Sika Deer Purbeck

The animal dropped and I was elated that the shot was good and in parallel. I was sure Peter was watching my every move as a Scottish fishing Ghillie would do, when he watches your ‘cast’ and all you are just hoping for, is not to splash the water with your fly and draw the inevitable “tut” followed by the dispiriting “bad luck sir”.

I paid my respects to the animal and noted that Sika deer are really beautiful and graceful – at one with their environment. I was very privileged to be here in this moment, having successfully stalked this fine animal.

After prepping the deer for collection by ATV, we continued the stalk and I managed to shoot a further two deer over the next few hours, each, after well-orchestrated stalks that were really great fun and really intense. The feelings, coupled with the opportunity to take a safe shot and cleanly dispatch the animals, were exhilarating. Each of the successful stalks were in very different settings, one was near a small copse with the animal flitting in and out of cover browsing, and the other in a forest of small plants, grass and bushes, where opportunities were limited and each time the management of the adrenaline and breathing fundamental to ensuring a safe, well-placed shot.

Reviewing the three stalks, the third deer was perhaps the most pleasing, as it required tenacity, constant moving and setting up, as the deer were moving between small trees and large shrubs grazing and only offering short glimpses, before disappearing again, something that forced me to constantly reassess whether to stay or move. On that occasion I decided to wait and was rewarded after a few minutes, when a hind appeared and then turned side on - luckily, I was prepared and took the shot.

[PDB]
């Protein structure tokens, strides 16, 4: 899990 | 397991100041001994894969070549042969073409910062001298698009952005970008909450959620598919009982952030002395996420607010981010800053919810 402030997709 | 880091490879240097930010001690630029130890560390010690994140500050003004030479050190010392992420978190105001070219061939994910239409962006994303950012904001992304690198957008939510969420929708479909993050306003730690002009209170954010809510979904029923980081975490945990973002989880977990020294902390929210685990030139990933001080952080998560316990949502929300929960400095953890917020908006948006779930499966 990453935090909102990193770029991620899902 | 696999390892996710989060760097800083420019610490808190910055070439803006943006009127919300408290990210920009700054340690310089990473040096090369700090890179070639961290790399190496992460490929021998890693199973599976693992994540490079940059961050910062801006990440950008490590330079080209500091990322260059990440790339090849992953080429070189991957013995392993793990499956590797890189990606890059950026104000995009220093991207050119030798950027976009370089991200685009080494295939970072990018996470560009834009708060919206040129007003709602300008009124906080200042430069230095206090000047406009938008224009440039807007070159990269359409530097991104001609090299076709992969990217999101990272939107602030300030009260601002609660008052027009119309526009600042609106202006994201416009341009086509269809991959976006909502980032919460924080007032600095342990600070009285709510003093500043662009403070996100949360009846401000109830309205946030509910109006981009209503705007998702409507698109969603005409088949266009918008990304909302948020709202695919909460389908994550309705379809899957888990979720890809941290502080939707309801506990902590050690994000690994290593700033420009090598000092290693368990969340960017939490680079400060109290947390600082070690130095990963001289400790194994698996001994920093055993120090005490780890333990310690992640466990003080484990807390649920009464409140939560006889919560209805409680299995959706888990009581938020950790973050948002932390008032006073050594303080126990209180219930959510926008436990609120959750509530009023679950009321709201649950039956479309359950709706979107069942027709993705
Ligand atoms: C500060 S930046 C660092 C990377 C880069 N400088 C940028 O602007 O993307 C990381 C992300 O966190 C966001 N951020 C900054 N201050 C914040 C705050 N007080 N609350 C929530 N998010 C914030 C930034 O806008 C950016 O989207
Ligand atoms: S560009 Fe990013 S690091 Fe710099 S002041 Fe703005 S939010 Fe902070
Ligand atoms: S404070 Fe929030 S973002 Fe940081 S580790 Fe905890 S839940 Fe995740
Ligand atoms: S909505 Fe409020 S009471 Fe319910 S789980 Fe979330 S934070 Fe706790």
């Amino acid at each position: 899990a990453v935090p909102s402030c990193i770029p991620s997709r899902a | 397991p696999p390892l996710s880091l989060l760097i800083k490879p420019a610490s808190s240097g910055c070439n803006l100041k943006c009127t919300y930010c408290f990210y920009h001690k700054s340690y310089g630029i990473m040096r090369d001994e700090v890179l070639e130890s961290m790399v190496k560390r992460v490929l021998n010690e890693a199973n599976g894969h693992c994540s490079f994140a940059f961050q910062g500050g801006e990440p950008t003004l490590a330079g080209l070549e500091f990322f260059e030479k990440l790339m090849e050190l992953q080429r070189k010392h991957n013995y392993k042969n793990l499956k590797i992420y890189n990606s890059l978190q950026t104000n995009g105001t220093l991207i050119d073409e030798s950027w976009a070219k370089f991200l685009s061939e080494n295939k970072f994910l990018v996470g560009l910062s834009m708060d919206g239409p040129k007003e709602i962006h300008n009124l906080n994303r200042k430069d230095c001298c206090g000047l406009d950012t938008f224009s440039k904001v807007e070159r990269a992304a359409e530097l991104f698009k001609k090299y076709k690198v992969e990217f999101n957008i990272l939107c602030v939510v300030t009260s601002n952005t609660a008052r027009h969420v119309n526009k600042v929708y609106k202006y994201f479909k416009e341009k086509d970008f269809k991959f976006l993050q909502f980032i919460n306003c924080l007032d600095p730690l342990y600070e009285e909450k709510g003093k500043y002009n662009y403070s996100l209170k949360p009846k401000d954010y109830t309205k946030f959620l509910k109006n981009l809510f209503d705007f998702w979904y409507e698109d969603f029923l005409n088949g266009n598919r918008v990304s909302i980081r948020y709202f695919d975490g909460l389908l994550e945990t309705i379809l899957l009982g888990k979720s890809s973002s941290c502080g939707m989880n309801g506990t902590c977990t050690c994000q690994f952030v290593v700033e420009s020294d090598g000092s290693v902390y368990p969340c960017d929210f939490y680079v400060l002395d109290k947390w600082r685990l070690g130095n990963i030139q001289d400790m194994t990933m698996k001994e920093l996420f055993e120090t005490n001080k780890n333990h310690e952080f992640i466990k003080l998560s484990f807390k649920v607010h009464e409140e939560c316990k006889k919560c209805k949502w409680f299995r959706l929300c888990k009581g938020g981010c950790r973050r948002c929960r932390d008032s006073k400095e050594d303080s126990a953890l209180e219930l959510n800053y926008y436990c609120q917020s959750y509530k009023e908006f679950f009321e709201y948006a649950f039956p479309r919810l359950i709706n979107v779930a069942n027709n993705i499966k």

After all this excitement, I decided to retire to the high seat, as it was now 5pm and sunset was not far off – I was genuinely not expecting to see much more, as the gloom and cold slowly descended, but using my thermal, I was stunned to see a herd of about 15 to 20 Sika heading straight towards the high seat – unfortunately the wind was unfavourable, given their heading and after getting to within 200m of the seat, the lead hind stopped, seemingly looked straight at me and then in unison the herd broke right at pace and within the blink of an eye disappeared into a dense copse!

A truly memorable ending to a great afternoon of stalking in the Ilse of Purbeck.

The Capreolus Club have stalking opportunities on the Ilse of Purbeck several times a year and based on my experience, I can personally, strongly recommend that you give it a try!

You can find out how Peter Osborne got on with Fallow Deer by following this link: deer-stalking

Alternatively, if you’d like to become a trained hunter, then why not consider taking the PDS1 Deer Stalking Qualification? You can find out more here: deer-stalking-course

To find out more about Capreolus Club membership contact: 0203 981 0159 / 07789 747709 or to read about the many benefits of membership click here: membership-benefits